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New SparkFun Data Service

We've launched a bit bucket for all your data.

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I’m excited! We’ve got a new service to offer today. It’s the SparkFun data channel over at data.sparkfun.com.

Over the last 6 months I’ve had multiple people tell me: What SparkFun really needs is a data channel! Like a good politician I told them thanks and that I’d look into it. I never really understood why a person would need to store temperature values into a database. That all changed when I built my weather station.

Weather Station in all its glory

The Wimp Weather Station

After getting the hardware working I explored how to post data to Wunderground, the community driven site to “make quality weather information available to every person on this planet.” Neat. But how do I push my weather data to them? Turns out there’s a protocol for uploading data from your personal weather station to Wunderground.

Go ahead, try posting this link into a browser tab:

http://rtupdate.wunderground.com/weatherstation/updateweatherstation.php?ID=KCOBOULD115&PASSWORD=SparkFun&dateutc=2014-07-01+03%3A32%3A42&winddir=270&windspeedmph=7.0humidity=45.4&tempf=43.1&baromin=29.4161&realtime=1&rtfreq=10&action=updateraw

You should see a page with a single word success. You can then view the weather station data you just posted here.

I am not a software person. I can’t setup up a server nor can I piece together how to spin one up in the cloud. Discovering that I could concatenate a series of strings and push live data to the Wunderground servers was a moment of complete awe. I can do this! This cloud thing! YES! Suddenly it was so easy to push regular data from my embedded system out to the world for public viewing.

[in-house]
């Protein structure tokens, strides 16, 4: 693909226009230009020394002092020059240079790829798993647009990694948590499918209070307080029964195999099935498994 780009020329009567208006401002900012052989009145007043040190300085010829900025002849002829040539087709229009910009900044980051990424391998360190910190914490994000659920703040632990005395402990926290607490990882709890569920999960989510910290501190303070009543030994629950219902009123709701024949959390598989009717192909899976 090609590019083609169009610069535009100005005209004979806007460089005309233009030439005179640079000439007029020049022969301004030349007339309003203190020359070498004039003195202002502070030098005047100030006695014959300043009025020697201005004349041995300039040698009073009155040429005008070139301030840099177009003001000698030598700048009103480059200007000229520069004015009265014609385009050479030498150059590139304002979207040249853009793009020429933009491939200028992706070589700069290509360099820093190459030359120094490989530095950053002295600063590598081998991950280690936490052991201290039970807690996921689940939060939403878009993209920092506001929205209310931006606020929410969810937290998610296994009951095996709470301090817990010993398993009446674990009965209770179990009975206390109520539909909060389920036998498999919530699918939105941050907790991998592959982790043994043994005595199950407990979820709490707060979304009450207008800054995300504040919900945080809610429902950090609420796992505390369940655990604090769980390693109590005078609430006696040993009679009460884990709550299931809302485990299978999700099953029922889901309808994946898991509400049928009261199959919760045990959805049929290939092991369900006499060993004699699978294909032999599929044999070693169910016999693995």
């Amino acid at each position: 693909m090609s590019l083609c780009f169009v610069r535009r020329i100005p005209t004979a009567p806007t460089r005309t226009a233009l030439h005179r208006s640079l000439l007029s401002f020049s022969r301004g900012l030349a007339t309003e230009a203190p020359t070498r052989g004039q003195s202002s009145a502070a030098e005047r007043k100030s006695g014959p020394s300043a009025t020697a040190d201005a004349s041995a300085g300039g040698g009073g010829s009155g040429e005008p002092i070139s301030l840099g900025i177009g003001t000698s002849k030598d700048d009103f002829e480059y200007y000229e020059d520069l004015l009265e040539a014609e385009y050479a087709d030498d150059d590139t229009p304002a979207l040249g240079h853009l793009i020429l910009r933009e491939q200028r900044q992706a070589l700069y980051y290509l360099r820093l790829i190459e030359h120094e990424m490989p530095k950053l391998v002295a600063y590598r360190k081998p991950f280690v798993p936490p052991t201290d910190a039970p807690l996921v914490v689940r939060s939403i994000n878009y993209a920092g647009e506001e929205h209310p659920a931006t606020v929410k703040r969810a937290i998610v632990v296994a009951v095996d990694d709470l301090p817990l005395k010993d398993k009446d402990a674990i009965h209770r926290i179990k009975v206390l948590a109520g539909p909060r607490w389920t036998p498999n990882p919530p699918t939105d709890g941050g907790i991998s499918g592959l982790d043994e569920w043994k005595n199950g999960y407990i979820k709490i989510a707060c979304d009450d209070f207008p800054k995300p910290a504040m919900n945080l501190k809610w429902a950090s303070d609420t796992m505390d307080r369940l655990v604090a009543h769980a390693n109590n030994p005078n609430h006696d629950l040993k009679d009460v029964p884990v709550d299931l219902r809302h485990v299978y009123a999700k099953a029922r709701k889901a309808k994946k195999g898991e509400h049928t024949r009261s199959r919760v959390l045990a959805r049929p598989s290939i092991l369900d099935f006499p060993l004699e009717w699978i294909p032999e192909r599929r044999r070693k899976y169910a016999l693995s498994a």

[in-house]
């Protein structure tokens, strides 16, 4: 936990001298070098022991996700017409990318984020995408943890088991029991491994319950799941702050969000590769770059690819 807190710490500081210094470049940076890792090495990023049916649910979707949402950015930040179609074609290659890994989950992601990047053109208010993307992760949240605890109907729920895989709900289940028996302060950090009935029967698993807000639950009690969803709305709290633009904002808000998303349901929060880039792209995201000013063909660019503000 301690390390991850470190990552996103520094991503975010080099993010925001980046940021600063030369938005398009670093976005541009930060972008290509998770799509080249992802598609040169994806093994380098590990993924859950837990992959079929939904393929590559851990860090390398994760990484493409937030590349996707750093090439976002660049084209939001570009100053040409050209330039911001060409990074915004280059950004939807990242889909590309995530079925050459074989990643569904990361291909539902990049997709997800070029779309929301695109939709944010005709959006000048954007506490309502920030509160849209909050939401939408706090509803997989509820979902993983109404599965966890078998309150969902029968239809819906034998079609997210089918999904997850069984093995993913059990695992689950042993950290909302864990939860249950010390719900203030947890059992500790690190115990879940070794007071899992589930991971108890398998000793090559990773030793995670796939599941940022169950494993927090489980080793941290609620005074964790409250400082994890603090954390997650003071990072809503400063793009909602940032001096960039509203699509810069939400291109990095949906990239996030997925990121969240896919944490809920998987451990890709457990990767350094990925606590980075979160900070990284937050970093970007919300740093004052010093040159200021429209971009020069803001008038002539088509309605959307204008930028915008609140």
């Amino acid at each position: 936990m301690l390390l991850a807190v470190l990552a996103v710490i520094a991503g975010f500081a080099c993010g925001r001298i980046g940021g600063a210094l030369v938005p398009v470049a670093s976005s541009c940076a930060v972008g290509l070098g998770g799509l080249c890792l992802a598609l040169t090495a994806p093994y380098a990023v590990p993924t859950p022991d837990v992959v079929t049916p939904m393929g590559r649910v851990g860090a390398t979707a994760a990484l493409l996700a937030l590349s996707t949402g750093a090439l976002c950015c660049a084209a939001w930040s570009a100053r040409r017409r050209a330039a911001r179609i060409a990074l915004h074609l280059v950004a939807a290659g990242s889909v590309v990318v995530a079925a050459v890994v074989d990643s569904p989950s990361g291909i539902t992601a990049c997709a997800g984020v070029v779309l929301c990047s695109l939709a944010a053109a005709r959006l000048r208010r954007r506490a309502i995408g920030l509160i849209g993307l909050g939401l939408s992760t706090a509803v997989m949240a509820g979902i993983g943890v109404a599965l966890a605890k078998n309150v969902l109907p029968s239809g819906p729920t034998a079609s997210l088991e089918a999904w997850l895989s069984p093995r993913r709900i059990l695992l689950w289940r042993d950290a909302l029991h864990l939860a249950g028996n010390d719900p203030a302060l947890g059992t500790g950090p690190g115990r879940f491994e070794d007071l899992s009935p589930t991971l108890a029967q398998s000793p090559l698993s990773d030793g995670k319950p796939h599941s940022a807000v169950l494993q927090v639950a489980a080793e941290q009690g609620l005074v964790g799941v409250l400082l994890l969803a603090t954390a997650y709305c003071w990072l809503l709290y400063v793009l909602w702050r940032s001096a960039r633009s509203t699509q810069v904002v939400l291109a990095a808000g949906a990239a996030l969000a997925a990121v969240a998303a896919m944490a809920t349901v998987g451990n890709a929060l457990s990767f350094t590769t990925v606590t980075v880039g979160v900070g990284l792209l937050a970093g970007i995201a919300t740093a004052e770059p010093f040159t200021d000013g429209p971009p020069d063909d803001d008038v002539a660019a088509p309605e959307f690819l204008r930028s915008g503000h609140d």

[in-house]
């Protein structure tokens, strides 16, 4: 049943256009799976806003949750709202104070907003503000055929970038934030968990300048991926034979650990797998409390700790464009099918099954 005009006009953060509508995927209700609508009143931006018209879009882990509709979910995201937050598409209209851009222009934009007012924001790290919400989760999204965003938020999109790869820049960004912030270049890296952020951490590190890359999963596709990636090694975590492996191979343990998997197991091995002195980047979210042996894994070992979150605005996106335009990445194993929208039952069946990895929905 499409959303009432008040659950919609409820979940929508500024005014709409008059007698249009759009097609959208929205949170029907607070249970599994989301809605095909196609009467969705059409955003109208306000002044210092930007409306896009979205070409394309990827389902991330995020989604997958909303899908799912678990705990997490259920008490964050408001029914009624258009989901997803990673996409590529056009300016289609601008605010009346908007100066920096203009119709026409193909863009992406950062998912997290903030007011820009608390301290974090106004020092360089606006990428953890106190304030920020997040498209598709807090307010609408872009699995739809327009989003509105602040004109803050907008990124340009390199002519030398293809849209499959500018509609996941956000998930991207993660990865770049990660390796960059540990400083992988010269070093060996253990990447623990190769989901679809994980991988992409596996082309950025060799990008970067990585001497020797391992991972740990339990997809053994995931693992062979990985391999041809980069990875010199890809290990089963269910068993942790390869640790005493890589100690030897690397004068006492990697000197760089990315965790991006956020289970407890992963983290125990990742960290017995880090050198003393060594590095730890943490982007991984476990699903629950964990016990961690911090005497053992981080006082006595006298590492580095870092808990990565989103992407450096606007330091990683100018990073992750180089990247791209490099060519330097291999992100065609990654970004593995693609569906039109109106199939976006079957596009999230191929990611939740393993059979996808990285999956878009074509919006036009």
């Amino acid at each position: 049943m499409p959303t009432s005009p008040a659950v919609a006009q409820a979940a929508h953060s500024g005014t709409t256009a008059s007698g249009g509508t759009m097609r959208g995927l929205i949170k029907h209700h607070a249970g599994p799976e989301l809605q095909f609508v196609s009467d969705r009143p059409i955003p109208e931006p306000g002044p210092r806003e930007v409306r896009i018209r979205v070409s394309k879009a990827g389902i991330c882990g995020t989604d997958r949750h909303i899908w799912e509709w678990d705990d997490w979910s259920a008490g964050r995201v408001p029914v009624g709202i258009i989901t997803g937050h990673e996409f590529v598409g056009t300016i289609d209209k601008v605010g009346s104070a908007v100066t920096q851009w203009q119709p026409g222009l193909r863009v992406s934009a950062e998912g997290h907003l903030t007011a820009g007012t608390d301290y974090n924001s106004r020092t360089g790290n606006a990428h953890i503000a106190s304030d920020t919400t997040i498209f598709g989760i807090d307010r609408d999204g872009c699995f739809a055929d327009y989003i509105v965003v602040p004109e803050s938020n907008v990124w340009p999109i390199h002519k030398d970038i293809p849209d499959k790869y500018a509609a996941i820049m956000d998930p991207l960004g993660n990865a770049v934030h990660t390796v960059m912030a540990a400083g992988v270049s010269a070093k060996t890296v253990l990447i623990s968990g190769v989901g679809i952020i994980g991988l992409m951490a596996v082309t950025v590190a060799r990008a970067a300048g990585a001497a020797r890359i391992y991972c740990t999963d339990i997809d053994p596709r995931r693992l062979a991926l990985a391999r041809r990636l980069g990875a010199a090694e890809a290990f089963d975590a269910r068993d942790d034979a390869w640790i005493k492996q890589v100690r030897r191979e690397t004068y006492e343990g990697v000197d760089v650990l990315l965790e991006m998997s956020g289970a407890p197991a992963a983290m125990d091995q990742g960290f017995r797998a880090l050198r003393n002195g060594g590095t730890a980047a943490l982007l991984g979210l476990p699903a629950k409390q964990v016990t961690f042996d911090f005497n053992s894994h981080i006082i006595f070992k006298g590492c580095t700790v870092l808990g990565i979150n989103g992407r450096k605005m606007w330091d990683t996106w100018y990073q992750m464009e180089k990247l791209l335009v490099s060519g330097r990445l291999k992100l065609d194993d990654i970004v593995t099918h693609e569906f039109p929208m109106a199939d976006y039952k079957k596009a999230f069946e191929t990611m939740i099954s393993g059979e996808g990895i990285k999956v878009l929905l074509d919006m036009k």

But as I worked through the weather station project I wanted to monitor the battery level over time to see how the solar charger was performing. Unfortunately Wunderground doesn’t accept custom fields. Once I understood that I could do an http post from an Electric Imp I suddenly wanted to be able to post data from all my projects. I floated the idea with a few other folks and the project was started.

Today we present Phant (an elephant never forgets and npm didn’t have a project with that name). Now stick with me: Phant is the engine, data.sparkfun.com is our free hosting of that engine. This means you can push whatever data you want to our service. Here’s an example:

https://data.sparkfun.com/input/Jxyjr7DmxwTD5dG1D1Kv?private_key=gzgnB4VazkIg7GN1g1qA&brewTemp=Too_Hot

Post this link into a browser then checkout the public feed. You did that. You! You posted data to the internet right this moment! Try changing the last bit to “Too_cold” or “56.2” or anything else. URLs can’t have spaces so you might need to replace your spaces with %20 (“Happy%20Wednesday” for example).

On the Electric Imp pushing data to our service looks something like this:

part1 = "http://data.sparkfun.com/input/";
myKey = "Jxyjr7DmxwTD5dG1D1Kv";
part2 = "?private_key=";
privateKey = "gzgnB4VazkIg7GN1g1qA";
part3 = "&brewTemp=";
tempReading = thermistor.read();

bigString = part1 + myKey + part2 + privateKey + part3 + tempReading;

local request = http.get(bigString); //Push this data to SparkFun data channel

See the simplistic beauty here? All you have to do is string a bunch of sensor data together from whatever hardware you’re using and throw a link out into the world. Phant never forgets them. And almost any embedded device can stick a bunch of strings and variables together!

Wait, wait, wait. I’m not buying these never-sharpen-knives. What’s the catch?

Channel creation is free. We have rate limited the service to 100 updates every 15 minutes (that works out to one per 9 seconds), with a maximum data size of 50MB (we automatically throw out the older records 50kb at a time).

I don’t trust you with my data.